To pay proper tribute to a legend, an artist must do more than pay homage but must extend that storied legacy, demonstrating its timelessness by offering a musical vision that is immediate and of the present. “I’ve wanted to do this tribute to J.J. Johnson for 20 years but I never felt quite ready,” explains trombonist Steve Davis of his new CD, “Say When.”  “Something kept telling me, ‘Just wait. Just wait.’ Then a year-and-a-half ago, we did the J.J. weekend at Smoke with this sextet and I finally realized it was time.” Davis and his team of collaborators—trumpeter Eddie Henderson, tenor saxophonist Eric Alexander, and the sterling rhythm section of Harold Mabern, Nat Reeves and Joe Farnsworth—deliver the tribute powerfully and with clear affinity and devotion.
     Also this week, pianist Janice Friedman and her trio—bassist Ed Howard and drummer Victor Lewis—deliver “Live at Kitano,” recorded in 2011 and featuring classics from the likes of George Gershwin and Billie Holiday, a few more obscure jazz tunes as well as Friedman’s own compositions; the Moroccan-born, Australia-based guitarist Albare and his multicultural ensemble (Venezuelan, Cuban and Italian) release “Only Human”; and after four discs co-led with saxophonist Ken Fowser, vibraphonist Behn Gillece debuts as a leader in his own right with “Mindset.”

Wednesday, June 10, 2015

New Music Monday for June 15, 2015

New Music Monday Playlist on YouTube and Spotify.

     There are certain venues that become a home away from home for many musicians. Places where the vibe is right, the crowd is always involved and management is friendly. The Kuumbwa Jazz Center in Santa Cruz, California is one of these places and the favorite venue of pianist Benny Green. Returning to the site where he recorded a live album on his 30th birthday, Green recorded “Live in Santa Cruz” to mark both the 20th anniversary of that gig and his 50th birthday. The night and the performance were magical, as the trio featuring bassist David Wong and drummer Kenny Washington lit up Kuumbwa with a program of all original compositions by Green.
     “Passion World” from vocalist Kurt Elling certainly lives up to its title. It is indeed his most ‘worldly’ CD to date, as Elling casts his net far and wide, from Brazil to Ireland, Germany to France, Scotland to Cuba to Iceland. In terms of its conceptual scope and its breadth of influences, it’s the most ambitious project yet from the preeminent male vocalist in jazz. It is also Elling’s most star-studded disc, featuring a small battalion of guest collaborators working in tandem with the singer’s much-traveled quintet. The guests include veteran trumpeter Arturo Sandoval; the widely lauded young vocalist Sara Gazarek; German trumpet star Till Bronner; French accordion virtuoso Richard Galliano; the Scottish National Jazz Orchestra and its founder-leader, saxophonist Tommy Smith; and the world-renowned WDR Big Band and Orchestra from Germany, featuring pianist Frank Chastenier.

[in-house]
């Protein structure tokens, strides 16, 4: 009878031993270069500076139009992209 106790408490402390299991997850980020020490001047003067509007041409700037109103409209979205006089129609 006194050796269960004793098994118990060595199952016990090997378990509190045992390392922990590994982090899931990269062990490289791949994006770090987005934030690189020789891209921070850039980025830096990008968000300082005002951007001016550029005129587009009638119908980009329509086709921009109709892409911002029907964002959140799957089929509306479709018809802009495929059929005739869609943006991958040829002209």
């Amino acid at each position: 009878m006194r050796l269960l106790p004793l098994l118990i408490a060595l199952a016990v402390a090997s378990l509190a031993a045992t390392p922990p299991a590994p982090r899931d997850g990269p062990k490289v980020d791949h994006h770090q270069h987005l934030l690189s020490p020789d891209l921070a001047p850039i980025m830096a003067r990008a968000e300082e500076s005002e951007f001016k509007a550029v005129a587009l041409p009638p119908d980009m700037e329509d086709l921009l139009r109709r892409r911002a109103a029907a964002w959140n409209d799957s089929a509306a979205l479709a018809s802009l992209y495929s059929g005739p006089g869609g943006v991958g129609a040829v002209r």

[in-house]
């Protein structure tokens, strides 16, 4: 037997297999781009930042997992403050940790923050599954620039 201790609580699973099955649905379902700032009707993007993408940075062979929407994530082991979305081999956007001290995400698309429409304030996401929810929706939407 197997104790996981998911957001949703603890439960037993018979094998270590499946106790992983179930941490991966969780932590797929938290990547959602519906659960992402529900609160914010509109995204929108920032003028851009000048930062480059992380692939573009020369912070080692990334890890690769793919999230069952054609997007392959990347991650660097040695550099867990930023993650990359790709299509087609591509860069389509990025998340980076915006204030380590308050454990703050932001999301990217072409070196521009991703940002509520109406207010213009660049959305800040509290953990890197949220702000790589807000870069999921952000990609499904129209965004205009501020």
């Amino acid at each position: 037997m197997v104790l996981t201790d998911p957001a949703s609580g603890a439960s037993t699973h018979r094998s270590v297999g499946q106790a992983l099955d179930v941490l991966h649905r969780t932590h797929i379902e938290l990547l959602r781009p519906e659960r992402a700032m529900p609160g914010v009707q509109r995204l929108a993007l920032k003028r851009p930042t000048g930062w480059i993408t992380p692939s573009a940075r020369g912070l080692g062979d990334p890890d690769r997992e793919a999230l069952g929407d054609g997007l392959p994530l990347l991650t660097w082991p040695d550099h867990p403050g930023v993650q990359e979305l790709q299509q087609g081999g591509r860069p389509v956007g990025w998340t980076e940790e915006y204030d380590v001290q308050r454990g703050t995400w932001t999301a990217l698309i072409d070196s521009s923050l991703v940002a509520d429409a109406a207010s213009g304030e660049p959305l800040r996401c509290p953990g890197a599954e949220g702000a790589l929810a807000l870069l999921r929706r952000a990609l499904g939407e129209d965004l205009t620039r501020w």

Also this week, pianist and composer Aaron Diehl follows up his 2012 debut with “Space, Time, Continuum,” as his core trio is joined by the iconic tenor saxophonist Benny Golson and the magisterial baritone saxophonist Joe Temperly; 11-year-old jazz sensation and piano prodigy Joey Alexander debuts with “My Favorite Things”; and guitarist Al Di Meola introduces his new six-piece band on “Elysium”.

Wednesday, June 3, 2015

New Music Monday for June 8, 2015

New Music Monday Playlist on YouTube and Spotify.

     Vibraphonist Joe Locke’s new recording, “Love is a Pendulum,” is just over an hour in length, but has taken a lifetime to make, as it encompasses all of Locke’s joys and sorrows, and utilizes all of his slings and arrows. It’s an arresting collection of all original music, the centerpiece of which is a five-movement suite based on a poem by the writer and musician Barbara Sfraga, a multi-dimensional artist who Locke has long admired. “As is so often the case in my composing process,” Locke explains, “the genesis of a musical idea comes from words, whether it be a novel, a poem, or even a simple phrase uttered in a certain way.” Joining Locke’s core working quartet are special guests Rosario Giuliani and Donny McCaslin on reeds, Paul Bollenback on guitar and Theo Bleckman on vocals.
     With his new quintet, the E-Collective, multiple Grammy-winning trumpeter and composer Terence Blanchard journeys into an exciting zone of grooved fusion teeming with funk and blues colors on “Breathless.” The group includes Charles Altura on guitar, Fabian Almazan on keyboards, Donald Ramsey on bass and drummer Oscar Seaton.  The adventurous 13-tune recording zeroes in on several Blanchard originals, an epic-length piece by Almazan, and a scattering of covers, some sung by Maroon 5’s PJ Morton.
     Also this week, trombonist Kevin Stout and saxophonist Brian Booth offer a loving tribute to the extravagant beauty of their home state of Utah’s five national parks and the evocative character of the geological wonders that dominate the region on “Color Country”; singer and lyricist Tony Adamo’s imaginative music is depicted through a prism that he calls Vocal/HipSpokenWord on “Tony Adamo and the New York Crew”; and Houston-based bassist and composer Glen Ackerman offers up his latest jazz-fusion project, “Glenious Alien Landscape.”